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Point of View


The NPA, Thoughts on 911, and Ladies of the Evening


By John Van Horn


I had conversations with NPAmembers at their extremely successful convention last month and I got a common


thread – good management and good service. Now let’s face it, we don’t usually put the words service and parking operators in the same sentence. But then, why not? From what I’m heard, a good bottom line and good service


and good management go hand in hand in hand. The companies that are profitable, that have stellar balance sheets, also have a reputation for good service. And from good management comes good service. I heard of a lack of something else—a reliance on technolo-


gy. Is it important? Yes. Do operators use the cutting edge stuff? Of course. But without good people and good management, all the technology in the world is useless. These operators know that. Asecond theme I’m hearing is that the public sector is reach-


ing out to the private for help. Let’s face it, universities, cities and hospitals need money. Parking is a revenue source. It’s strange, but it’s not the parking managers that are reaching out, but the finance directors and the chief administrators. I’m told that more and more professional parking management compa- nies are being asked for advice by cities and universities on profit maximization. Not just raising rates, but watching expenses, streamlining opera- tions and the like. There is a reason parking


about strong women, who broke barri- ers when there were really barriers to be broken. I learned about heroes during war and peace, about men and women who gave their lives for those around them. I was in my 50s when 911 occurred, and for some reason, I


felt ambivalent about what people did on that day: the first responders, the people who ran to give blood, the people who opened their homes to those who were trapped in cities due to the grounding of airplanes. That was just what Americans did. We do what we have to do because we are Americans. Americans give more to charity that all the rest of the world


combined. When there is a disaster, we are the first to show up, and the last to leave. When we are needed we are there. And then we go home. As one general said when asked what America wanted from France after the end ofWorldWar II, he responded “just enough land to bury our dead.” People who were born before 1945 aren’t confused about 911.


Now our teachers can’t figure out how to teach our kids about 911. That’s like saying you can’t teach about America.


operators drool when they see slip shod municipal operations. They want to get the politics out and put the bottom line back in. But in doing so, ensure that service and support is set at the max- imum. It can happen. These folks are looking for business, and the public sector isn’t that far away.


*** Long deadlines mean that sometimes our thoughts can’t be


timely. Consider this about the recent 10th anniversary of 911: There was a long article today in the LA Times about how dif-


ficult it is for teachers to “teach” about 911. They just don’t have the information, or the time. After all they are only given half an hour, one day a year to talk about it and they have to cover so many other subjects. Garbage. It seems to me that when I was in school, every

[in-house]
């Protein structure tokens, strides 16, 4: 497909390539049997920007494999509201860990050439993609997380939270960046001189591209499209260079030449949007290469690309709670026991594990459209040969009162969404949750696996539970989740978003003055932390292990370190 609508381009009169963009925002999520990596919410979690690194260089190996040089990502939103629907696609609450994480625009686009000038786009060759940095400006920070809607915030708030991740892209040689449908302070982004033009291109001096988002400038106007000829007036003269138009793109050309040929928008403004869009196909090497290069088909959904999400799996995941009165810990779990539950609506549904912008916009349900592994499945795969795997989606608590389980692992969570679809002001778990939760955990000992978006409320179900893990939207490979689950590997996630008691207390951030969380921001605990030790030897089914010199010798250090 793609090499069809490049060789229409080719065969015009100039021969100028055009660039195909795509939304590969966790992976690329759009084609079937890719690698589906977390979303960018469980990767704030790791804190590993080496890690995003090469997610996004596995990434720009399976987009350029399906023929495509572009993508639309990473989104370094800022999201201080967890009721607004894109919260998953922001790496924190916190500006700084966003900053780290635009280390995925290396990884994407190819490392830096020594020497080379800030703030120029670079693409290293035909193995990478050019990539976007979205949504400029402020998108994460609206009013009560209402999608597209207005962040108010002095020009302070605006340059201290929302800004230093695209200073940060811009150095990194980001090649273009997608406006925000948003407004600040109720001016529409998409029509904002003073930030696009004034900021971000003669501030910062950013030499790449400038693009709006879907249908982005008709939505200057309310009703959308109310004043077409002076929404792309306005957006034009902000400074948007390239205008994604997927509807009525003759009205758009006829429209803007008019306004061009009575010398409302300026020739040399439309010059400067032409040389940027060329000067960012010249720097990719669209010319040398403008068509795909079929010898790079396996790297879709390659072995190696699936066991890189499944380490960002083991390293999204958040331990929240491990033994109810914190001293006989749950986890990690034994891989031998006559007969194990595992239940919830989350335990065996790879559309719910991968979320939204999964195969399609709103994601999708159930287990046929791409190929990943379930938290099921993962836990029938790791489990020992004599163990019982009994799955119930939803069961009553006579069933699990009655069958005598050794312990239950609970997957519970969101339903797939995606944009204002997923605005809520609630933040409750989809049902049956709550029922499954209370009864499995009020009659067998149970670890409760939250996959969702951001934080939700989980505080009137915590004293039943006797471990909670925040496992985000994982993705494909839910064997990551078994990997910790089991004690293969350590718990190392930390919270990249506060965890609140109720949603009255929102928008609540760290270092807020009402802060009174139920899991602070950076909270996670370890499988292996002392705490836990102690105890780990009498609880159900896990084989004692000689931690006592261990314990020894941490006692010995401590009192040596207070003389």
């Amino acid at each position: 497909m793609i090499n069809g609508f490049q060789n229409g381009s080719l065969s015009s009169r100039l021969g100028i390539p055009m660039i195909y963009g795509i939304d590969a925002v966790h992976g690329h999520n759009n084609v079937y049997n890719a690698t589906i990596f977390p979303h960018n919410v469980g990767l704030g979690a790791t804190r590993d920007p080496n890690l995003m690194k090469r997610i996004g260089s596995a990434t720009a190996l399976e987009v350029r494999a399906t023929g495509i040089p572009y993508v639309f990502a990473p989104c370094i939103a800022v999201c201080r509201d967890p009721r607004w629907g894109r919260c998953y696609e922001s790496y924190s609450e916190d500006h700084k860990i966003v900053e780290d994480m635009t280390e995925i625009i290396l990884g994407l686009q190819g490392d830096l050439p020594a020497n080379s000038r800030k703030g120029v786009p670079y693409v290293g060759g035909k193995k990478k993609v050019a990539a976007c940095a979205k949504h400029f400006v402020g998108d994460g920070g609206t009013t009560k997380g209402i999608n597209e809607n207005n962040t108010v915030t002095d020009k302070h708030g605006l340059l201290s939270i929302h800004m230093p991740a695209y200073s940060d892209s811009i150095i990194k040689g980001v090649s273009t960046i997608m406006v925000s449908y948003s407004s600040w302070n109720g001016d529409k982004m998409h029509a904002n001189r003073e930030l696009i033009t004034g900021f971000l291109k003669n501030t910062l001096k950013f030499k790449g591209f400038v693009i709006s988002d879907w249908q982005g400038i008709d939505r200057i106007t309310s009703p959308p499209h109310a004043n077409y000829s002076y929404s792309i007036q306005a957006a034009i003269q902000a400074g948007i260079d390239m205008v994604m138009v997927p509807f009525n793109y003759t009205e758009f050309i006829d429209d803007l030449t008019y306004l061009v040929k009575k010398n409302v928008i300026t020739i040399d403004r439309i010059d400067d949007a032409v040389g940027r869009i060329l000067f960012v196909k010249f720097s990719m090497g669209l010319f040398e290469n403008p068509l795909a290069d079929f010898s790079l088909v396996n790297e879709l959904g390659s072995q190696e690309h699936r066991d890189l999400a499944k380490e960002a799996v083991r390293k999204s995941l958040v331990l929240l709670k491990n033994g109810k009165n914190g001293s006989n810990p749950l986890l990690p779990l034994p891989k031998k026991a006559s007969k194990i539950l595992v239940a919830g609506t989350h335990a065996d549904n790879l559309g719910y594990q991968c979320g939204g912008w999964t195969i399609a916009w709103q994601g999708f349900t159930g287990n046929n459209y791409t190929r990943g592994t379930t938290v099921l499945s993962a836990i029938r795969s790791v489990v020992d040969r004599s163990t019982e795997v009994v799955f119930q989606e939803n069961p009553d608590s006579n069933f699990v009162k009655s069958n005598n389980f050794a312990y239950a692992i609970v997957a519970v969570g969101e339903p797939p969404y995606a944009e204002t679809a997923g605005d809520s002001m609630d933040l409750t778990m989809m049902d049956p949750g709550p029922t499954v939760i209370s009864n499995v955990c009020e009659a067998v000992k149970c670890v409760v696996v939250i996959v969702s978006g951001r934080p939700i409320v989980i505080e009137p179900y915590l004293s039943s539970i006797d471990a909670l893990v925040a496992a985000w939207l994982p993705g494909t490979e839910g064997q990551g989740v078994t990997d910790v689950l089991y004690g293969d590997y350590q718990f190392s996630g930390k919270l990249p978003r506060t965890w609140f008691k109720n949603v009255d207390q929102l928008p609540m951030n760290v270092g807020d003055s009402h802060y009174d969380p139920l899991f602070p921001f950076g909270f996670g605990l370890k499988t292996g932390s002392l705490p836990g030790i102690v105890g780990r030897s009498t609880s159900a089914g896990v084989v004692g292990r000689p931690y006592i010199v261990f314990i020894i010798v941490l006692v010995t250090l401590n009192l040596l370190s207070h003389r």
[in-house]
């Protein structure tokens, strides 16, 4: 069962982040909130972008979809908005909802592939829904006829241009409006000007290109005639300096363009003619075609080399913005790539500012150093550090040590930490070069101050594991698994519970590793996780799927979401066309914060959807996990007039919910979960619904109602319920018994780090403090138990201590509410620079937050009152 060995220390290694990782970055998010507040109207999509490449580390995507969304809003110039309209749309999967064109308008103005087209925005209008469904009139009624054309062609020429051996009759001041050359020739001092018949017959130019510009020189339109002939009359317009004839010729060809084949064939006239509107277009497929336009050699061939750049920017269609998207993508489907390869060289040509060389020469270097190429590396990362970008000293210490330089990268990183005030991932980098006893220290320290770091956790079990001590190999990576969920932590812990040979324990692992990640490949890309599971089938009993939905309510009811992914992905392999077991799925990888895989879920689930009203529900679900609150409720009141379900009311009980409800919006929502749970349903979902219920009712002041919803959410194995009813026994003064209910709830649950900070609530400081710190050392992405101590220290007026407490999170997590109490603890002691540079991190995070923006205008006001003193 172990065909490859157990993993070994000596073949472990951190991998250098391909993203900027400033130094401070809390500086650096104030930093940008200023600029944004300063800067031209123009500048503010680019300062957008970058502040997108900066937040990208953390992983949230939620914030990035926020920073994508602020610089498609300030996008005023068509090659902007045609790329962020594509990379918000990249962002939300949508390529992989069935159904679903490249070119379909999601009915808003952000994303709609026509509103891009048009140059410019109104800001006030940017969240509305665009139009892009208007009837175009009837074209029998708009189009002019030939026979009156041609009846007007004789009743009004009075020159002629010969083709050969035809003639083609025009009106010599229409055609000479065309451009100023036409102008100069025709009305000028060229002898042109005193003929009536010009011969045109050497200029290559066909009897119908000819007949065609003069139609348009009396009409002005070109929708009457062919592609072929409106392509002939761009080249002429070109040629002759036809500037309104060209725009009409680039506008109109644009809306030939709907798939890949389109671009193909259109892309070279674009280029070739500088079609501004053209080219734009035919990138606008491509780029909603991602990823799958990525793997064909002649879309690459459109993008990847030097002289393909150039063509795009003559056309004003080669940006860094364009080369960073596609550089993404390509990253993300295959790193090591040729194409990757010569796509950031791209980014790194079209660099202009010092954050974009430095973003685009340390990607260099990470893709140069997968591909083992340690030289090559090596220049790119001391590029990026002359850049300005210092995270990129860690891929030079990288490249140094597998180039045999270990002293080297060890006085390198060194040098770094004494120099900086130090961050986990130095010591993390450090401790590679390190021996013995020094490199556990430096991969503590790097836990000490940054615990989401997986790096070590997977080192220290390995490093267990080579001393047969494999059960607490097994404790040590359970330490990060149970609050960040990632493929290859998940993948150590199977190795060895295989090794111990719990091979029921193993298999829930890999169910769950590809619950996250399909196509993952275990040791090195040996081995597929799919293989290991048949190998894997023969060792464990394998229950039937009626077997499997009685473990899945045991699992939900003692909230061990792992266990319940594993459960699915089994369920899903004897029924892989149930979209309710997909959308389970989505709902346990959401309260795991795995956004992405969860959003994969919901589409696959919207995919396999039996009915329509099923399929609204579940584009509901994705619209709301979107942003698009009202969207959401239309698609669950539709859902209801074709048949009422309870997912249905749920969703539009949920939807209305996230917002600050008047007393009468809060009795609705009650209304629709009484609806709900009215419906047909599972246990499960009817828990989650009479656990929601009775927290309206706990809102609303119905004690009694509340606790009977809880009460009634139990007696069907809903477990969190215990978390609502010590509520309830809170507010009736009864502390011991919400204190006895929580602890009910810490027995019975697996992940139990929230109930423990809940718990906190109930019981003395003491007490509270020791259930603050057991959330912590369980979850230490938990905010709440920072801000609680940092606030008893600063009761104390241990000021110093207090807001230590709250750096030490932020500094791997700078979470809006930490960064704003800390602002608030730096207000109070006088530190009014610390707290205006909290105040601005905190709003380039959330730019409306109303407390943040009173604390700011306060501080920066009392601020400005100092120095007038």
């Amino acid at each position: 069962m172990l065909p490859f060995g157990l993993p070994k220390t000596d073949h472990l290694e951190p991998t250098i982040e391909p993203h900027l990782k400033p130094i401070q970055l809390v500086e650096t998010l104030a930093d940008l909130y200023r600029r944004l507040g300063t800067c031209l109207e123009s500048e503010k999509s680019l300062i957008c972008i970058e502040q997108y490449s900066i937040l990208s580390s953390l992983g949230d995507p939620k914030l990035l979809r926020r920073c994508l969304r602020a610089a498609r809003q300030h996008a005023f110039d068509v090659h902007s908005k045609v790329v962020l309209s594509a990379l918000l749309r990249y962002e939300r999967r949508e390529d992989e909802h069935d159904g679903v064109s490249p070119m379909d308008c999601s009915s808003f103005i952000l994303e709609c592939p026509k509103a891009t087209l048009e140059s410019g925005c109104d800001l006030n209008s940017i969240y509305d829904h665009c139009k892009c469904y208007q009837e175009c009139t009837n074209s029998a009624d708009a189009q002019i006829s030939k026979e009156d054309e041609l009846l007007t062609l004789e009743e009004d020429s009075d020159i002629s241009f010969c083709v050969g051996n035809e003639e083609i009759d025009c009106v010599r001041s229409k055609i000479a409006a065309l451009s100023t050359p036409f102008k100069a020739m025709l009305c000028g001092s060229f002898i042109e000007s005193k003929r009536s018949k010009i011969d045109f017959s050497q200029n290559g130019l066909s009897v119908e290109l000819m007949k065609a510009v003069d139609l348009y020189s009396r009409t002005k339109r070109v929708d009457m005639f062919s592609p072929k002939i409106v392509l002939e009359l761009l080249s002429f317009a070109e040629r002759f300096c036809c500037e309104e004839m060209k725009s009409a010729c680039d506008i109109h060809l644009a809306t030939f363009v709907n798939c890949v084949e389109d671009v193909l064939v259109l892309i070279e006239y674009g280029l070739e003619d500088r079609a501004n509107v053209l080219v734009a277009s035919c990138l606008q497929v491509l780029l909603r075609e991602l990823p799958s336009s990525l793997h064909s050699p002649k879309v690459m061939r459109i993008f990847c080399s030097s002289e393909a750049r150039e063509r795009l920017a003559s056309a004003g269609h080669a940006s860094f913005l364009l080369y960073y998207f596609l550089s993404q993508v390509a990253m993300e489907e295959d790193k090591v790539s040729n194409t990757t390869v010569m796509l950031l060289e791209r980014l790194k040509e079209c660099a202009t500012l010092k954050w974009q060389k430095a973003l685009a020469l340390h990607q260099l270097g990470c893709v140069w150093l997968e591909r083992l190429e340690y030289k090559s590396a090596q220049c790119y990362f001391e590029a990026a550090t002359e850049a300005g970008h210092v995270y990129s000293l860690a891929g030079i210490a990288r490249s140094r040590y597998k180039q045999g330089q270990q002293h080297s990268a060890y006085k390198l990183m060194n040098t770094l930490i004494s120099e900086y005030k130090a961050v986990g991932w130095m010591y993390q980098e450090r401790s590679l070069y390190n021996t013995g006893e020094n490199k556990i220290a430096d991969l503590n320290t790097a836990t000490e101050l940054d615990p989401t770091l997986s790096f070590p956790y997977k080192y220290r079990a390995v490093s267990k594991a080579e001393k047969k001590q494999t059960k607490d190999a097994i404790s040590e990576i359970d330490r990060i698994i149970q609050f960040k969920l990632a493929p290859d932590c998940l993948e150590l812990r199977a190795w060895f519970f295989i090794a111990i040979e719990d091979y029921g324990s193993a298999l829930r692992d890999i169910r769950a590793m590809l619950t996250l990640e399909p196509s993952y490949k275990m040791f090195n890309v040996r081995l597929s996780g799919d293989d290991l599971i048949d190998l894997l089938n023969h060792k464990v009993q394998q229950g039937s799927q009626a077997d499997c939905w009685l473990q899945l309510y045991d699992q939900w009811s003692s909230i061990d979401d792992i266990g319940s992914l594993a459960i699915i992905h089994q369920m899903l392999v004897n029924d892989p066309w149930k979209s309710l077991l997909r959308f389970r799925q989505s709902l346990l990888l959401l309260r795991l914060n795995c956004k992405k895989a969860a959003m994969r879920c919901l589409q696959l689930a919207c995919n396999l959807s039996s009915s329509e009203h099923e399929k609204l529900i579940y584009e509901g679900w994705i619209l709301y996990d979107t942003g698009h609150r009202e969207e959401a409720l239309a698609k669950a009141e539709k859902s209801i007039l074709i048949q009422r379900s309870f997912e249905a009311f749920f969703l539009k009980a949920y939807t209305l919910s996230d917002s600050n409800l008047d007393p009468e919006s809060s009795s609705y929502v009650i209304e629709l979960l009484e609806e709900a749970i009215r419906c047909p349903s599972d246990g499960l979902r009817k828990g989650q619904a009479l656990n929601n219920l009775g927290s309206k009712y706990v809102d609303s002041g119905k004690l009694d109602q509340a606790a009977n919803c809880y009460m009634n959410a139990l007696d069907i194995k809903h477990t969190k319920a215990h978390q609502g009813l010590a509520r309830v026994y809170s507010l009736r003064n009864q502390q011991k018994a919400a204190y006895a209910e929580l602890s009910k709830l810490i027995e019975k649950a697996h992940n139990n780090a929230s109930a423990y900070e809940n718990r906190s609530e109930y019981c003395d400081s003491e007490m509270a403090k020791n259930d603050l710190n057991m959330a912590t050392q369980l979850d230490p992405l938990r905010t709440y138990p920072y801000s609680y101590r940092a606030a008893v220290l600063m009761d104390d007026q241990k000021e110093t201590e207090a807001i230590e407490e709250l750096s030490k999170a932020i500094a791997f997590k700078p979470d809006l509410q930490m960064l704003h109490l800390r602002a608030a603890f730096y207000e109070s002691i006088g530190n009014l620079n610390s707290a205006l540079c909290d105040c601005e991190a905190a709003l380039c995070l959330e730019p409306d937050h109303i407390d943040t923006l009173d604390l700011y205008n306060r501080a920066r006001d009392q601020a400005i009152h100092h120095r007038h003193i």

word out of the mouths of my teachers taught me about America. I was taught about pride, about successes, failures, the good and the bad. I proudly said the Pledge of Allegiance every day in grammar school, and sang the Star Spangled Banner at every football game, hand on heart, looking at the flag. Funny, even though my dad was too old to go into the military during WWII, it never occurred to me that I wouldn’t serve. I was taught that that was what you do. I learned about the evils of slavery, about the wonders of the constitution and the sacrifices of the men who wrote it. I learned


6


We know why it happened.We know we have to be vigilant.We know we had become compla- cent. We know we missed the signs and we paid a horrible price.We also know we mustn’t pay it again. We learned about tragedy,


and honor, and respect in gram- mar school and high school. It was so instilled in us that no col- lege professor could shake it out. There was no revisionist history.


We understood that some of the things that we, as a country, did weren’t right, but then we also knew we weren’t there and didn’t have to make decisions ‘on the spot.’We didn’t excuse our excess- es; we just accepted them as life and learned from them. Now our teachers can’t figure out how to teach our kids


about 911. That’s like saying you can’t teach about America. And yep, that’s it. Teachers born after 1945 spent their time in college learning that America is not the greatest country on the planet. They focused on the bad and never considered the good. Their professors revise history and spent time “affixing blame,” and removing pride. 911 isn’t about sacrifice, or heroics. It’s about doing what


Americans do. Whether they rush into burning buildings, yell “let’s roll”, or set off in an unarmed jet to take down a plane before it can kill thousands, they did it without a second thought. I’m not at all surprised. 911 was a warning.We heeded it and have prevented other


attacks. Of that we can be proud.We do what has to be done. If only we could figure out a way to show our teachers how to tell that to students. Duty, Honor, Country. Maybe a definition of those three


words is a place to start. Continued on Page 8


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